And I definitely agree on the last line, though I wish that christians would stop throwing around the word 'sinful' like it was going out of style. Especially since by their measure, we are all piles of sin. It confuses me.

  31. ThePsudo

    You think Christianity is a philosophy that extolls moral absolutes? Why do you think that?

  32. Dan

    I'm still waiting for Dan Savage to attack the Torah and Koran in front of Jewish and Muslim students.

  33. Jon Bennett

    I'm guessing he was bitching about Leviticus, which is more associated w/ Judaism than Christianity. Jews'll sit back and take it just as much as Christians.

    Now, criticizing the Koran in front of Muslim students, that would take a bit more balls.

  34. Dan

    Considering how anti-homosexuality the Koran is, we'll have to wait and see just how big Mr. Savage's balls are.

  35. Lord Zentei

    Since he was talking about stuff in the Old Testament, and since the OT contains the books of the Torah, and since the audience probably included Jewish students too, he's technically covered one of those things already.

  36. Hugh

    Congressmen don't swear on the Koran, 99% of American aren't muslim and consequently Islam plays a very small role in US politics in comparison to the massive role Christianity plays. This obviously wasn't about Dan Savage selectively attacking a religion but talking to the large majority of religious people in the US.

  37. Dan

    Umm, this is a picture of a Congressman being sworn in on the Koran. This must be awkward for you.

    If the attack was against religions that speak out against homosexuality, he should have no problem speaking out against Judaism and Islam.

  38. Hugh

    Actually congressman aren't sworn in on bibles, they just raise their right hand and recite an oath. The picture you linked is actually Keith Ellison posing with the then speaker of the house after he was sworn in. Most congressmen choose to carry in a bible and Ellison carried in a Qu'ran. source:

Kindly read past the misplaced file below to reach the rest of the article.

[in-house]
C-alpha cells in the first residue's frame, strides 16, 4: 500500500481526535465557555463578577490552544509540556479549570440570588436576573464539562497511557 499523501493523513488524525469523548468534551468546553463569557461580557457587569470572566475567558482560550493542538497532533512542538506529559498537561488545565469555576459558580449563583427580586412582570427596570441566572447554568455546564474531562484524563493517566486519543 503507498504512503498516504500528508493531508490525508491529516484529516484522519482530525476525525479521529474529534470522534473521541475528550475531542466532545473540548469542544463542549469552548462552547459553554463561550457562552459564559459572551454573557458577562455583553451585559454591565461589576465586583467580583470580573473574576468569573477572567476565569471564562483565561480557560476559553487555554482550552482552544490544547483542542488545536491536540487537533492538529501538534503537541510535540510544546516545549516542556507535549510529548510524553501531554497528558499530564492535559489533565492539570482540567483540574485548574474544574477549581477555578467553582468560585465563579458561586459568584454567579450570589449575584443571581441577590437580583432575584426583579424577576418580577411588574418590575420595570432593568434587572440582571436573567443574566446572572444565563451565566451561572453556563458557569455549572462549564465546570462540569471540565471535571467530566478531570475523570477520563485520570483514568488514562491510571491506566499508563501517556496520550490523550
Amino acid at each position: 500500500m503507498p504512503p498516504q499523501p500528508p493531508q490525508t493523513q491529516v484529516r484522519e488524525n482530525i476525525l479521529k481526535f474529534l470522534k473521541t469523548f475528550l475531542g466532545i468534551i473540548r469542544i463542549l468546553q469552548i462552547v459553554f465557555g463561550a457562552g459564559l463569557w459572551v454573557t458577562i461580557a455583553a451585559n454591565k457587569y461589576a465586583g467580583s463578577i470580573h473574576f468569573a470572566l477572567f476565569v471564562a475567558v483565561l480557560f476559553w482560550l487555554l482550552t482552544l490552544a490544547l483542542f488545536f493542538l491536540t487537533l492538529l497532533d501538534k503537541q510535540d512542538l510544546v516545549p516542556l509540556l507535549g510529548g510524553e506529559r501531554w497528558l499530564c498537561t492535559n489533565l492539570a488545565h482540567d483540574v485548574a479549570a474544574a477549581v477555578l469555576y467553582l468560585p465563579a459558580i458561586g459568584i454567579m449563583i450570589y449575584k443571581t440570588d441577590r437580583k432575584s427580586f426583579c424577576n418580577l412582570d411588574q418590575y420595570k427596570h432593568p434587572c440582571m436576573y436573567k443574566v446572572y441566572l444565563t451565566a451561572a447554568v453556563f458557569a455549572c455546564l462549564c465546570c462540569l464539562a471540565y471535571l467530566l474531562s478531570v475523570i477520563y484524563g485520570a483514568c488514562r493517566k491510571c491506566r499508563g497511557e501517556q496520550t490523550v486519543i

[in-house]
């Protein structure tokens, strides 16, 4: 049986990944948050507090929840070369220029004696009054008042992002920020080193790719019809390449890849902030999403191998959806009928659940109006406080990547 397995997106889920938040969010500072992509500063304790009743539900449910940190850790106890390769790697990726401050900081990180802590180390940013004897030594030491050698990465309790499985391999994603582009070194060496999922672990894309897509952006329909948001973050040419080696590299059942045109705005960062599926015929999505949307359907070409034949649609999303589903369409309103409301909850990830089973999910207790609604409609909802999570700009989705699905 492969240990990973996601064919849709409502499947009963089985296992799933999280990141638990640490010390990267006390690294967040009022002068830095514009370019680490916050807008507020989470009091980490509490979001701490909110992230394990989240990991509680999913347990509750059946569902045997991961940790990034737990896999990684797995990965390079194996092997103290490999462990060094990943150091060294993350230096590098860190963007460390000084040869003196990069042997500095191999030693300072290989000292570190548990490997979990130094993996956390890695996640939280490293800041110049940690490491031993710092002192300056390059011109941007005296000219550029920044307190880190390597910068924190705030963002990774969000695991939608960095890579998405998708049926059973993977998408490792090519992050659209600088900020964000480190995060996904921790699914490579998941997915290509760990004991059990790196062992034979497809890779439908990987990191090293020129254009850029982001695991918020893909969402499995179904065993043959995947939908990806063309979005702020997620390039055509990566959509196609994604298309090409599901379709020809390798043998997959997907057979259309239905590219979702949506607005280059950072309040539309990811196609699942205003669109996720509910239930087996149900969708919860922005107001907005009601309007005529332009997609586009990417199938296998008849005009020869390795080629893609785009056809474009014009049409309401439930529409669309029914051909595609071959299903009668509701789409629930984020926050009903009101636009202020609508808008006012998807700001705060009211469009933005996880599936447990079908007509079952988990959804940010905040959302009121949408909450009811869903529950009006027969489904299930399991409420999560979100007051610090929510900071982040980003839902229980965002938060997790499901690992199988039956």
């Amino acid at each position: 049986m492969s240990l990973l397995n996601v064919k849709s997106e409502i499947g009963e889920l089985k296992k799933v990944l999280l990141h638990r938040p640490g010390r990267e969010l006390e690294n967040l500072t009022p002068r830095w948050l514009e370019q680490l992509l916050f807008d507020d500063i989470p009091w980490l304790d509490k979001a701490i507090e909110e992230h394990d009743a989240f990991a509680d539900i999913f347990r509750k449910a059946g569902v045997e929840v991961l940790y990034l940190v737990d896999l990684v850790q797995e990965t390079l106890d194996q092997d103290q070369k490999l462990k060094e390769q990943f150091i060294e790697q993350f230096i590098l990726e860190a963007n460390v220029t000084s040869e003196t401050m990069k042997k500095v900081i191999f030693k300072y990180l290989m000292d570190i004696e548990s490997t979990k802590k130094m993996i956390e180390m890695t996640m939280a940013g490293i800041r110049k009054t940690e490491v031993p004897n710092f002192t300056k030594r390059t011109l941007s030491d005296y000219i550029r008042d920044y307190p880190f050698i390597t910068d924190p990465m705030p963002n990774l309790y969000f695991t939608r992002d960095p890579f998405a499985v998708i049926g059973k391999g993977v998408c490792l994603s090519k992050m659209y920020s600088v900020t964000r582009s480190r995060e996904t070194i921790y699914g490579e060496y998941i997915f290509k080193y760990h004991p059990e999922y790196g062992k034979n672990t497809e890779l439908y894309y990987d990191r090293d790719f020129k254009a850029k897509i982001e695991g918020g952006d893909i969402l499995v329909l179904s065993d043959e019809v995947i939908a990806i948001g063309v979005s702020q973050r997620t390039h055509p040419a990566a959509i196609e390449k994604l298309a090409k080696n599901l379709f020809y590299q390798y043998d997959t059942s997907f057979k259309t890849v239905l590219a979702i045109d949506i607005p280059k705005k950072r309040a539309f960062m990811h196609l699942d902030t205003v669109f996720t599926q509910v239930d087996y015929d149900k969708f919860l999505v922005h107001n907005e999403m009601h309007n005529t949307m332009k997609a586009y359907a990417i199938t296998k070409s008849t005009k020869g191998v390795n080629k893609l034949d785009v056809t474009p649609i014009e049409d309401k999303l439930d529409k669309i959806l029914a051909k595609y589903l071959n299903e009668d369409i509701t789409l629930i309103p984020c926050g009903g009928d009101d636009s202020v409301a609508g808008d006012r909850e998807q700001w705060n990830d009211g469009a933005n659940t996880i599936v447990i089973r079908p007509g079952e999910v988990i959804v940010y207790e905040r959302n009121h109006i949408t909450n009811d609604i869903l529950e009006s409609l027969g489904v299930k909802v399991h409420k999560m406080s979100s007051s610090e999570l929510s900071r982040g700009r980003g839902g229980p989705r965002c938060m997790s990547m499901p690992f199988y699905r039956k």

Regardless my point is that the majority of congressmen, and Americans, are christian. The vast majority of religious opposition to homosexuality in America is by christian religions. Is Dan Savage a bigot, by your logic, because he didn't mention Zoroastrianism or Jainism?

  39. Dan

    Not a bigot, just disingenuous. He could have just said "religion" and covered all his bases.

  40. Hugh

    There's nothing disingenuous about choosing an example.

    Frankly the knee-jerk pretension that christianity is being singled out for attack is ludicrous. Christianity is the majority religion in the US with a powerful lobby. Stop detracting from the actual victims in this debate: the people who have fundamentalist views forced upon them.

  41. Dan

    There's plenty disingenuous about singling out the same example all of the time.

  42. Lord Zentei

    As I commented on your last Dan Savage cartoon, it is ridiculous to disparage someone for being hypocritical when he is aggressively criticizing intolerance of the magnitude displayed in many circles in America; I'll refrain from copy-pasting that comment, even though it's still completely apt for this cartoon. While yelling after those Christian students who left the room was not in good taste, it's hardly comparable to the magnitude of vitriol routinely directed against GLBT people in America from religious organizations who can routinely throw around millions of dollars worth of lobbying dollars at politicians, and the number of suicides people are driven to as a result. It's just not comparable at all.

    Besides which, Dan Savage's comments were OBJECTIVELY TRUE. The Bible does indeed contain bullshit about all the things mentioned, such as shellfish, menstruation, virginity, and masturbation, etc., and it IS pro-slavery. More to the point, people DO ignore the Bible on all of those things – but for some reason they don't ignore its homophobic rants. Calling a spade a spade should never be anathema.

  43. Dan

    I don't think you can objectively call anything bullshit unless it is feces from a bull.

  44. Lord Zentei

    OK, that's funny. Though of course, given the fact that expressions have more than one meaning, not entirely true.

  45. chris